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Enzymes are protein molecules catalysing biochemical reactions. Their activity can be regulated.
enzyme, enzyme protein, active site, substrate, product, inhibition, activation, allosteric inhibition site, allosteric activation site, coenzyme, NADH, NADPH, FADH₂, Acetyl coenzyme A, ATP, catalyst, biochemistry, biology
Enzymes are catalysts: they catalyse biochemical reactions, speeding them up several million times by reducing their activation energy. Catalysts are not used up in the reaction.
When two substrates are joined, substrate molecules bind to the active site of the enzyme catalysing the reaction, and the enzyme helps to form a bond between them. Without an enzyme this reaction rarely occurs, as substrates have to collide in a certain spatial formation, with a large amount of energy.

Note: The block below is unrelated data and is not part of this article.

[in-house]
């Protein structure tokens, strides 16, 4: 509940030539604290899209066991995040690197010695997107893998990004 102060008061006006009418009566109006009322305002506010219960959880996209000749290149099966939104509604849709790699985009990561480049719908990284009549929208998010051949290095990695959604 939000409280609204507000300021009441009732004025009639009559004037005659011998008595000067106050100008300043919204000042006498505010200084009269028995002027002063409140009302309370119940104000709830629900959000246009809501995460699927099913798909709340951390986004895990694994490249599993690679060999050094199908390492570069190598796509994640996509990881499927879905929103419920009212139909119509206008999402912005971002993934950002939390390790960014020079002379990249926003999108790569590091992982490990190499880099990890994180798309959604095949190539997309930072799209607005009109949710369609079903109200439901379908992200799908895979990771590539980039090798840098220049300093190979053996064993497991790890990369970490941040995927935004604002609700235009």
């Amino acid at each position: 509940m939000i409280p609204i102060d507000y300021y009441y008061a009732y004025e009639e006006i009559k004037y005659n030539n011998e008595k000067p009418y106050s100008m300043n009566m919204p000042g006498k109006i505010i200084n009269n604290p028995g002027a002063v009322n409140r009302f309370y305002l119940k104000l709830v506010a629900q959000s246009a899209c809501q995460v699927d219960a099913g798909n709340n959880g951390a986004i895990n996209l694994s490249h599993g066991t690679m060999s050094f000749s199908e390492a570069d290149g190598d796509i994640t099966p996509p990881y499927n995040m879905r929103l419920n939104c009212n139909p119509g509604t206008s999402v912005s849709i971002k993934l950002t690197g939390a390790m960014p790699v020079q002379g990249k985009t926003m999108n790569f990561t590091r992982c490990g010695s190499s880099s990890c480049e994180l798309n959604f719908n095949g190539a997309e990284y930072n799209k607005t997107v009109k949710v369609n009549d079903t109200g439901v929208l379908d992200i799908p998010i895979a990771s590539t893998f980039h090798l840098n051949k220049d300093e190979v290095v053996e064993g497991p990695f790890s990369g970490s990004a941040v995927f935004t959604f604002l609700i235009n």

When a substrate molecule is broken down, it binds to the active site of the enzyme protein. The enzyme breaks down the substrate. The strong covalent bond is rarely broken spontaneously, enzymes are needed to speed up the reaction.
The key to the regulation of the enzyme mechanism is enzyme inhibition.
One type of inhibition involves an inhibitor binding to the active site, that is, it competes with the substrate. This is called competitive inhibition.
Another type of inhibition is allosteric inhibition. The inhibitor binds to the allosteric inhibitor site, which causes a conformational change in the active site, preventing it from binding the substrate.
Allosteric activation is the opposite of allosteric inhibition. In its default state, without an activator, the enzyme is inactive. When an activator binds to the allosteric activation site, this changes the spatial structure of the active site, enabling it to bind the substrates and catalyse the reaction.
Coenzymes are molecules that transform during the enzyme reaction: they either release or accept certain substances. When the reaction is complete, the coenzyme becomes detached. Important coenzymes include NADH, NADPH, acetyl-CoA, FADH2, ATP and vitamins.
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